A corrective assignment is an accepted means of remedying errors in an assignment. See Genao, 108 A.3d at 1019 n. 3 (acknowledging that a corrective assignment of a mortgage made more than two years after the original assignment was to address a scrivener's error “regarding the notary date” in the first assignment). Here, plaintiff has failed to provide any sufficient evidence beyond investigations that were conducted on the Internet to challenge the validity of the corrective assignment that assigns the mortgage from Novelle to Deutsche Bank as Trustee. He has provided evidence that Novelle forfeited its corporate charter in Delaware on June 6, 2010, and that its Rhode Island status as a corporation was revoked on June 25, 2010. However, the corrective assignment was executed on December 31, 2009, in advance of Novelle's dissolution. See Juárez v. Select Portfolio Servicing, Inc., 708 F.3d 269, 278 (1st Cir. 2013) (“[A] valid assignment of a mortgage gives the holder of that mortgage the statutory power to sell after a default regardless [of] whether the assignment has been recorded.” (quoting U.S. Bank National Association v. Ibanez, 941 N.E.2d 40, 55 (Mass. 2011))). As such, given that Pimentel has not satisfied his burden of demonstrating that there is a genuine issue of material fact; and, based on the evidence of record, Deutsche Bank as Trustee is the mortgagee. See Genao, 108 A.3d at 1021; see also Leone, 101 A.3d at 874.

Even assuming, arguendo, that Deutsche Bank as Trustee must be the holder of the note in order to foreclose, defendant has provided a copy of the note with an allonge that demonstrates that the note was endorsed, along with an affidavit attesting that it holds the note. The plaintiff's submissions of previous copies of the unendorsed notes are insufficient to raise a genuine issue of material fact because he has failed to “fulfill his ‘burden of proving by competent evidence the existence of a disputed issue of material fact * * *.’ ” Deutsche Bank National Trust Co. for Registered Holders of Ameriquest Mortgage Securities, Inc. v. McDonough, 160 A.3d 306, 312 (R.I. 2017) (quoting Plainfield Pike Gas & Convenience, LLC v. 1889 Plainfield Pike Realty Corp., 994 A.2d 54, 57 (R.I. 2010)) (noting that “[b]eyond appending two allegedly unendorsed copies of the note, [the] defendant has not set forth a scintilla of competent evidence to rebut [the] plaintiff's showing that there is no genuine issue of fact with respect to whether the note was endorsed”).

Moreover, the plaintiff has lived at the Briggs Street property since 2008 without making a mortgage payment. We echo the First Circuit's language to describe the necessary outcome in this situation: “the piper must be paid.” Summers v. Financial Freedom Acquisition LLC, 807 F.3d 351, 353 (1st Cir. 2015). Accordingly, we uphold the hearing justice's grant of the defendant's motion for summary judgment.7 See McDonough, 160 A.3d at 313.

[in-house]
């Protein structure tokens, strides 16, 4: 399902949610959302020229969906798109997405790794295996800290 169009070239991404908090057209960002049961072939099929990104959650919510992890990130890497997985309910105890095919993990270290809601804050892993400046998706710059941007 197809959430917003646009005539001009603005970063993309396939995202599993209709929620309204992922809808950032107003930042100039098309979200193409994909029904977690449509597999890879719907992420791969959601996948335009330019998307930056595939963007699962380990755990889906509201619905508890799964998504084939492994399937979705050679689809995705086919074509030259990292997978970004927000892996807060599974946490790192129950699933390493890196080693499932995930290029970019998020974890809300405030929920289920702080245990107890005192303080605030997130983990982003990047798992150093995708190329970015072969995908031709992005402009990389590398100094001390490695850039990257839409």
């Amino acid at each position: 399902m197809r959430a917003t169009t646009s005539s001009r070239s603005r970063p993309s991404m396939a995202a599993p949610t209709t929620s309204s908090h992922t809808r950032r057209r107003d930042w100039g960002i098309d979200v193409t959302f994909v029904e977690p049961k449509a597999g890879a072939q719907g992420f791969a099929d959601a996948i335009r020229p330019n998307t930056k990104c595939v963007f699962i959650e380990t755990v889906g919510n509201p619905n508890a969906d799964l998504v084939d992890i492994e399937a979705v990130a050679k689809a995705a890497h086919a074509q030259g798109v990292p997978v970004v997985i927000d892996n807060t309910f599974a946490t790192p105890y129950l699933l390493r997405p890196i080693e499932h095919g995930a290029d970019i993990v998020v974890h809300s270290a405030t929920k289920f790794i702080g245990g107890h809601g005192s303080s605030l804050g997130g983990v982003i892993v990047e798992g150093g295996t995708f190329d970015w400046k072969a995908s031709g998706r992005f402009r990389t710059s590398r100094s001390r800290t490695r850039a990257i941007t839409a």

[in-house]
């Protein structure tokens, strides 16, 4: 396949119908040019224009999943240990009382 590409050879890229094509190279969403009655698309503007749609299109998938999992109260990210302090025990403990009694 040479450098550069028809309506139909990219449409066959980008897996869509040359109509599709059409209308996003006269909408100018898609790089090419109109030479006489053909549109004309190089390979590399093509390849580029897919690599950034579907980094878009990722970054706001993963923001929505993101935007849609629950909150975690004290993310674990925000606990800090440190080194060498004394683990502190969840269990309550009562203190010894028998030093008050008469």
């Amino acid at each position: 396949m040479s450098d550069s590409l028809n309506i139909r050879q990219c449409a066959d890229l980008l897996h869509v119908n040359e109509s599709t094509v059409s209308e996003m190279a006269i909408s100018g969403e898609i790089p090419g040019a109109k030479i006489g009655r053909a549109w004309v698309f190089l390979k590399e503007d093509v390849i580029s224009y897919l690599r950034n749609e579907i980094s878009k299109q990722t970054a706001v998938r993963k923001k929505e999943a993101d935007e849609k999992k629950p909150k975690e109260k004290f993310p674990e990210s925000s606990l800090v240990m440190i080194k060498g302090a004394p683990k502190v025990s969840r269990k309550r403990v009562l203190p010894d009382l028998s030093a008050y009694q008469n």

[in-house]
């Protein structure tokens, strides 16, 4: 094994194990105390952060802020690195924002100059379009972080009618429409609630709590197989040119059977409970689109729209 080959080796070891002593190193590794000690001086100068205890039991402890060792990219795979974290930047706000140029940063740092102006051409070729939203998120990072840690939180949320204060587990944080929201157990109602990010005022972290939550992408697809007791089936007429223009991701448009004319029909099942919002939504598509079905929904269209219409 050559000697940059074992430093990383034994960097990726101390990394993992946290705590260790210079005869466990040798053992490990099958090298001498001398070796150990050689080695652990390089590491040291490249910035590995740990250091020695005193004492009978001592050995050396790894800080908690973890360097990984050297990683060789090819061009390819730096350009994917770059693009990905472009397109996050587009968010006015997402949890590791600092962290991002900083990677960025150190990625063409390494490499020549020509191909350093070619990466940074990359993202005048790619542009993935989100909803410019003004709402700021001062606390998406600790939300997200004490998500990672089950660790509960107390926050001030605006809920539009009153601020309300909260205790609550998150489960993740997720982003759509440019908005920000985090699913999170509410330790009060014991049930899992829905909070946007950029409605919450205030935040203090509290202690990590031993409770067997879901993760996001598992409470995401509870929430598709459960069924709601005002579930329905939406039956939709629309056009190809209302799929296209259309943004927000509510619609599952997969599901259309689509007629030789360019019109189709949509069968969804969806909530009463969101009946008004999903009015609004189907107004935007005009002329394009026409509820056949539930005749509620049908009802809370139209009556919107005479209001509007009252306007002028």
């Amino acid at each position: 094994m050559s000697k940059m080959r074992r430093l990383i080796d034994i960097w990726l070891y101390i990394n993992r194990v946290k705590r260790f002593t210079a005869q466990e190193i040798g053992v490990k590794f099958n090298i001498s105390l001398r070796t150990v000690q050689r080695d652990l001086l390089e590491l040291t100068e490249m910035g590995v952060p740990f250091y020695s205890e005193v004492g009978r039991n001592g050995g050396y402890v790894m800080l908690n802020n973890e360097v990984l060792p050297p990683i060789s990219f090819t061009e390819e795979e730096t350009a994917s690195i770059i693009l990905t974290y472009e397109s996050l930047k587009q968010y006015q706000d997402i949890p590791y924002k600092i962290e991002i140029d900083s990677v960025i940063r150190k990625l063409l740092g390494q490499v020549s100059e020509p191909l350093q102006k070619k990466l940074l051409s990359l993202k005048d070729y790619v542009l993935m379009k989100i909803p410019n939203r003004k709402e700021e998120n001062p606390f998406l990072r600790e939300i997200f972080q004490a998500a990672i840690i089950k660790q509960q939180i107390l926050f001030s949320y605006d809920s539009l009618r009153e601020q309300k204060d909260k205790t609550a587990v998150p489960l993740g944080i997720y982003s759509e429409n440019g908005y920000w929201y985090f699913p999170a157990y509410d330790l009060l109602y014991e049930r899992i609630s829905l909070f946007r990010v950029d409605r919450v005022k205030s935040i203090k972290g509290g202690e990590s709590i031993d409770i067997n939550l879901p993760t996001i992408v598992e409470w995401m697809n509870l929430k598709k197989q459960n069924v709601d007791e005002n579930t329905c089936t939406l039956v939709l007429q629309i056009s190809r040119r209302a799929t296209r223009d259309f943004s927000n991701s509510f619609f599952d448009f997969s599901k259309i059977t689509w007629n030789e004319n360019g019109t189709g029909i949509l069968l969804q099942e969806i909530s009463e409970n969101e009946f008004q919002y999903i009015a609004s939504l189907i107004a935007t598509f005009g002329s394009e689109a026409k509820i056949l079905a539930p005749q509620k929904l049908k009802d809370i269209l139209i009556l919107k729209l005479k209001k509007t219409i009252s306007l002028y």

For the reasons stated herein, we affirm the Superior Court's judgment. The record shall be remanded to that tribunal.


1.   See, e.g., Mruk v. Mortgage Electronic Registration Systems, Inc., 82 A.3d 527, 530, 530-31 (R.I. 2013); see also Moura v. Mortgage Electronic Registration Systems, Inc., 90 A.3d 852, 853-55 (R.I. 2014).

2.   Bank of America, N.A. is the successor of BAC Home Loans Servicing, LP, which initially serviced the loan.

3.   “An endorsement in blank is one that ‘does not identify a person to whom it makes the instrument payable.’ ” Mruk, 82 A.3d at 530 n. 3 (quoting G.L. 1956 § 6A-3-205 cmt. 2). As a result, such “an instrument becomes payable to bearer and may be negotiated by transfer of possession alone until specially indorsed.” Id. (quoting § 6A-3-205(b)).

4.   “An ‘allonge’ is ‘[a] slip of paper sometimes attached to a negotiable instrument for the purpose of receiving further indorsements when the original paper is filled with indorsements.’ ” Moura, 90 A.3d at 853 n. 1 (quoting NV One, LLC v. Potomac Realty Capital, LLC, 84 A.3d 800, 803 n. 4 (R.I. 2014) and Black's Law Dictionary 88 (9th ed. 2009)).

5.   See Kitner v. Mortgage Lenders Network USA, Inc., 2013 WL 1324899 (Mass. Super. Feb. 8, 2013), aff'd on other grounds, 20 N.E.3d 981 (Mass. App. Ct. 2014).

6.   While we have said in the past that residential home mortgagors have standing to challenge “ ‘invalid, ineffective, or void’ assignment[s] of [a] mortgage,” here, plaintiff has not provided any evidence that would establish a genuine issue of material fact as to whether the assignment of his mortgage was void as opposed to “merely voidable.” Mruk, 82 A.3d at 536 (quoting Culhane v. Aurora Loan Services of Nebraska, 708 F.3d 282, 291 (1st Cir. 2015)).

7.   The plaintiff's arguments that deal with the possession of the note, including judicial estoppel, are of no concern to us because we have clearly expressed that a mortgagee need not hold the note to foreclose. See Leone v. Mortgage Electronic Registration Systems, 101 A.3d 869, 874 (R.I. 2014); see also Shorrock v. Scott, 944 A.2d 861, 864 (R.I. 2008) (explaining that generally “the application of [judicial] estoppel is an extraordinary form of relief[ ] that ‘will not be applied unless the equities clearly [are] balanced in favor of the part[y] seeking relief’ ” (quoting Gaumond v. Trinity Repertory Co., 909 A.2d 512, 519 (R.I. 2006))).

Justice Indeglia, for the Court.